The aim of this article is to interrogate the pervasive dichotomization of “conventional” and “alternative” therapies in popular, academic and medical arenas. Specifically, I rethink concepts such as holism, vitalism, spirituality, natural healing and individual responsibility for health care as taken-for-granted alternative ideologies. I explore how these ideologies are not necessarily “alternative”, but integral to the practice of clinical medicine as well as socially and culturally dominant values, norms and practices related to health and health care in Canada and elsewhere. These reflections address both theoretical and applied concerns central to the study of integration of different medical practices in Western industrialized nations such as Canada. Overall, in examining both biomedicine and complementary and alternative medicine (CAM) as homologous symbolic systems with overlapping and diverse ideological constructs, this article sheds light on the potential for enhancing dialogue between diverse perspectives to facilitate an integrative health care system that meets multiple consumer needs.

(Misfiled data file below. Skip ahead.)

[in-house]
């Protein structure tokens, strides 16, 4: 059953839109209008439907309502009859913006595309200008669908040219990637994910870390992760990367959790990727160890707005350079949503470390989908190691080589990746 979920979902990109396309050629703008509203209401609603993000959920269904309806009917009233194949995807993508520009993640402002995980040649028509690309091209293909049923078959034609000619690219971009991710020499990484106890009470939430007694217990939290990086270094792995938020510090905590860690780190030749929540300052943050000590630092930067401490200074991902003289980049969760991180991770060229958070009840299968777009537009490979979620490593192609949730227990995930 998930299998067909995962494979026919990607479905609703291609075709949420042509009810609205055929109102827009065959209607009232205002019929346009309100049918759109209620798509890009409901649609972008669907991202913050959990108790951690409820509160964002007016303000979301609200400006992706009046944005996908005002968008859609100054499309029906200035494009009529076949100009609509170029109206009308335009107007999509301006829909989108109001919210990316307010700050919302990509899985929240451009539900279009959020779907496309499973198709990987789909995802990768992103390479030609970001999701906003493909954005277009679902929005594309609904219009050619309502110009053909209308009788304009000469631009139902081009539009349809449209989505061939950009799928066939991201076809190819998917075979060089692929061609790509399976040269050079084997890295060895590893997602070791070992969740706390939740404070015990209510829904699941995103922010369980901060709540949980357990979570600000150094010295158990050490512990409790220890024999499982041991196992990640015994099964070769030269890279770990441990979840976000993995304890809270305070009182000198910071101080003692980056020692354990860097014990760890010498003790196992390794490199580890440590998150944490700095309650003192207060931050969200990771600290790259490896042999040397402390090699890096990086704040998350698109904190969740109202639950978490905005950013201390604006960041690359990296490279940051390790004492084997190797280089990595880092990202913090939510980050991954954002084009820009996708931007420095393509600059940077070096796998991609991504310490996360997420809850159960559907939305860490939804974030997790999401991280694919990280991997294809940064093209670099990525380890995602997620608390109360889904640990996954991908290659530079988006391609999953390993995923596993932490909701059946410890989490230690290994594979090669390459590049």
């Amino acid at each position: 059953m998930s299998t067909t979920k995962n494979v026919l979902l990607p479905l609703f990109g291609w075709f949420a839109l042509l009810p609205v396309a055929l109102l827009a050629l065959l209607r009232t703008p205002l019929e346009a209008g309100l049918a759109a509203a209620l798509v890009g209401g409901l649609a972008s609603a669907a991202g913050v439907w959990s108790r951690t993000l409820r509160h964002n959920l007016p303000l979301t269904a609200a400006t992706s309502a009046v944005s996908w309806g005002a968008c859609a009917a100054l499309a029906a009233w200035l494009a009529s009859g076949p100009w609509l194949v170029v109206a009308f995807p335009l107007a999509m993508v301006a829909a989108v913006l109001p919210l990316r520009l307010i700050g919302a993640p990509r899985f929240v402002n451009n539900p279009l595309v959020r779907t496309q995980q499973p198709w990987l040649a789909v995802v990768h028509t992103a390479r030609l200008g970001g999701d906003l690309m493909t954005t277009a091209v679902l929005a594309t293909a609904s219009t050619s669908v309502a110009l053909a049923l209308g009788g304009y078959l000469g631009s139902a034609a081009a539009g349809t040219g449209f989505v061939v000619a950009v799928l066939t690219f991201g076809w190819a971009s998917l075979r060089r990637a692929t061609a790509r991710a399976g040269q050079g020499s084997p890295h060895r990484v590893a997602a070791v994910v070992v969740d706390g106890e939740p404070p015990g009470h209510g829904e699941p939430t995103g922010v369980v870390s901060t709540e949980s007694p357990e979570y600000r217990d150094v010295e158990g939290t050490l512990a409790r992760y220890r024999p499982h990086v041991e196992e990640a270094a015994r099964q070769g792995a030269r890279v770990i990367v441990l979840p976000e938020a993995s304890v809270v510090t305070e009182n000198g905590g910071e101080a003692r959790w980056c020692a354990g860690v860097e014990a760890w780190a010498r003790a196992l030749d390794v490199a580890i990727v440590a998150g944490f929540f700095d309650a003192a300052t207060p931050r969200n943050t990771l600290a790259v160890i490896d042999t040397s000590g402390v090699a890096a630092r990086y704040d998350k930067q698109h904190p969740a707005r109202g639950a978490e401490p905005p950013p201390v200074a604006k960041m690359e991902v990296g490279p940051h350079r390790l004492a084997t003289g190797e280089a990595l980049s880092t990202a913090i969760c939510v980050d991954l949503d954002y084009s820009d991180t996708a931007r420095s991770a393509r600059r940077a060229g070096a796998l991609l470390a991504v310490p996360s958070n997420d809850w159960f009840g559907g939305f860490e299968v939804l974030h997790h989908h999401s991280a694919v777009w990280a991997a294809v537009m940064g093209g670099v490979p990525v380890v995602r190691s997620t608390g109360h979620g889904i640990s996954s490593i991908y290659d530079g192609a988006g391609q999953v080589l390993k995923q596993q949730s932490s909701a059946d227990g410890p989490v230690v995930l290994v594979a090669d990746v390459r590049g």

|Keywords:||Biomedicine, Complementary and Alternative Medicine, Homologies, Integrative Health Care, Canada|
Associate Professor, Department of Sociology, King’s University College at the University of Western Ontario, London, Ontario, Canada